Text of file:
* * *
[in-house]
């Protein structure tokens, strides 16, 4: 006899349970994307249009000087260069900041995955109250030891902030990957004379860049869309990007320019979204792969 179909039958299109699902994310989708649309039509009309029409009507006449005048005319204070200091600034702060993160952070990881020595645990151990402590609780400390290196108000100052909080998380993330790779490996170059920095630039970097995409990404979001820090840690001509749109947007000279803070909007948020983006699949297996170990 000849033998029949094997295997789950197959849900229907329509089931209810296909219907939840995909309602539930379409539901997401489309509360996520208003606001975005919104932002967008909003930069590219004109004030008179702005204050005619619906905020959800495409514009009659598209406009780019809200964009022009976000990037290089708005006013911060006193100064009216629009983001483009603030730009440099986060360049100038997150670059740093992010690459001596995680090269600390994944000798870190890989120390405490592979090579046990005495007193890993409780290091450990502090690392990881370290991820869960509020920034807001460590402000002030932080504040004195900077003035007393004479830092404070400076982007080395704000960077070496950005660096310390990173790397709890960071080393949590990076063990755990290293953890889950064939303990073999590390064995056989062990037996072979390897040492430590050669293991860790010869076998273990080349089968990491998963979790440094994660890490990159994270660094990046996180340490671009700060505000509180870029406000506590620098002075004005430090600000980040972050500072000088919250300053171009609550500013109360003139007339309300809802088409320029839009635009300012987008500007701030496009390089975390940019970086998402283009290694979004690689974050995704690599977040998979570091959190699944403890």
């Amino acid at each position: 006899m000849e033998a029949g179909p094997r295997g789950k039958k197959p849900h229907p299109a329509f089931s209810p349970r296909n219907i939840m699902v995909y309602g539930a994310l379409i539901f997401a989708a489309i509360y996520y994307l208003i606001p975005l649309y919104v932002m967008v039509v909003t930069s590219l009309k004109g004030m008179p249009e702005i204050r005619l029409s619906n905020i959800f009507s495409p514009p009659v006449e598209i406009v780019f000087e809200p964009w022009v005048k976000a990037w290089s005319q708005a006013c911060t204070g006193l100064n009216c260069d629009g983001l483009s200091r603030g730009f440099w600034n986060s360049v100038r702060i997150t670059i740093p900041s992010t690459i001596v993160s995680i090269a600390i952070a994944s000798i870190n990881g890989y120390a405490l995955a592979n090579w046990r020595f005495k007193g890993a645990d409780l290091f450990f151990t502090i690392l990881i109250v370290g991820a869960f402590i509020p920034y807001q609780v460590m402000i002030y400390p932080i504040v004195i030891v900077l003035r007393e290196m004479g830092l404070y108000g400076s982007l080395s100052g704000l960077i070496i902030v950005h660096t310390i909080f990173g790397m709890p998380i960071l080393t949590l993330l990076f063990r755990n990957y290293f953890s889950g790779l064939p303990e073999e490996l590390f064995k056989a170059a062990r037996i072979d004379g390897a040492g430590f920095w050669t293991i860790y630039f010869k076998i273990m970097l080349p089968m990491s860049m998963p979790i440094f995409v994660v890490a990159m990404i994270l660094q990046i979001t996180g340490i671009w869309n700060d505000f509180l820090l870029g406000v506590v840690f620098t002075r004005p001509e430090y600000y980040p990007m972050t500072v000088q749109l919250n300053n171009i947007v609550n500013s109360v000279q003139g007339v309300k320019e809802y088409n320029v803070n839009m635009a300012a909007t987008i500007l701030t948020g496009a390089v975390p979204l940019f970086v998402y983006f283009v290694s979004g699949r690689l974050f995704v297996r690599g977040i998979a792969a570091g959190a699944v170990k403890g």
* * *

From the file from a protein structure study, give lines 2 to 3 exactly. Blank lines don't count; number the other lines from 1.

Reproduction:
């Protein structure tokens, strides 16, 4: 006899349970994307249009000087260069900041995955109250030891902030990957004379860049869309990007320019979204792969 179909039958299109699902994310989708649309039509009309029409009507006449005048005319204070200091600034702060993160952070990881020595645990151990402590609780400390290196108000100052909080998380993330790779490996170059920095630039970097995409990404979001820090840690001509749109947007000279803070909007948020983006699949297996170990 000849033998029949094997295997789950197959849900229907329509089931209810296909219907939840995909309602539930379409539901997401489309509360996520208003606001975005919104932002967008909003930069590219004109004030008179702005204050005619619906905020959800495409514009009659598209406009780019809200964009022009976000990037290089708005006013911060006193100064009216629009983001483009603030730009440099986060360049100038997150670059740093992010690459001596995680090269600390994944000798870190890989120390405490592979090579046990005495007193890993409780290091450990502090690392990881370290991820869960509020920034807001460590402000002030932080504040004195900077003035007393004479830092404070400076982007080395704000960077070496950005660096310390990173790397709890960071080393949590990076063990755990290293953890889950064939303990073999590390064995056989062990037996072979390897040492430590050669293991860790010869076998273990080349089968990491998963979790440094994660890490990159994270660094990046996180340490671009700060505000509180870029406000506590620098002075004005430090600000980040972050500072000088919250300053171009609550500013109360003139007339309300809802088409320029839009635009300012987008500007701030496009390089975390940019970086998402283009290694979004690689974050995704690599977040998979570091959190699944403890």
């Amino acid at each position: 006899m000849e033998a029949g179909p094997r295997g789950k039958k197959p849900h229907p299109a329509f089931s209810p349970r296909n219907i939840m699902v995909y309602g539930a994310l379409i539901f997401a989708a489309i509360y996520y994307l208003i606001p975005l649309y919104v932002m967008v039509v909003t930069s590219l009309k004109g004030m008179p249009e702005i204050r005619l029409s619906n905020i959800f009507s495409p514009p009659v006449e598209i406009v780019f000087e809200p964009w022009v005048k976000a990037w290089s005319q708005a006013c911060t204070g006193l100064n009216c260069d629009g983001l483009s200091r603030g730009f440099w600034n986060s360049v100038r702060i997150t670059i740093p900041s992010t690459i001596v993160s995680i090269a600390i952070a994944s000798i870190n990881g890989y120390a405490l995955a592979n090579w046990r020595f005495k007193g890993a645990d409780l290091f450990f151990t502090i690392l990881i109250v370290g991820a869960f402590i509020p920034y807001q609780v460590m402000i002030y400390p932080i504040v004195i030891v900077l003035r007393e290196m004479g830092l404070y108000g400076s982007l080395s100052g704000l960077i070496i902030v950005h660096t310390i909080f990173g790397m709890p998380i960071l080393t949590l993330l990076f063990r755990n990957y290293f953890s889950g790779l064939p303990e073999e490996l590390f064995k056989a170059a062990r037996i072979d004379g390897a040492g430590f920095w050669t293991i860790y630039f010869k076998i273990m970097l080349p089968m990491s860049m998963p979790i440094f995409v994660v890490a990159m990404i994270l660094q990046i979001t996180g340490i671009w869309n700060d505000f509180l820090l870029g406000v506590v840690f620098t002075r004005p001509e430090y600000y980040p990007m972050t500072v000088q749109l919250n300053n171009i947007v609550n500013s109360v000279q003139g007339v309300k320019e809802y088409n320029v803070n839009m635009a300012a909007t987008i500007l701030t948020g496009a390089v975390p979204l940019f970086v998402y983006f283009v290694s979004g699949r690689l974050f995704v297996r690599g977040i998979a792969a570091g959190a699944v170990k403890g």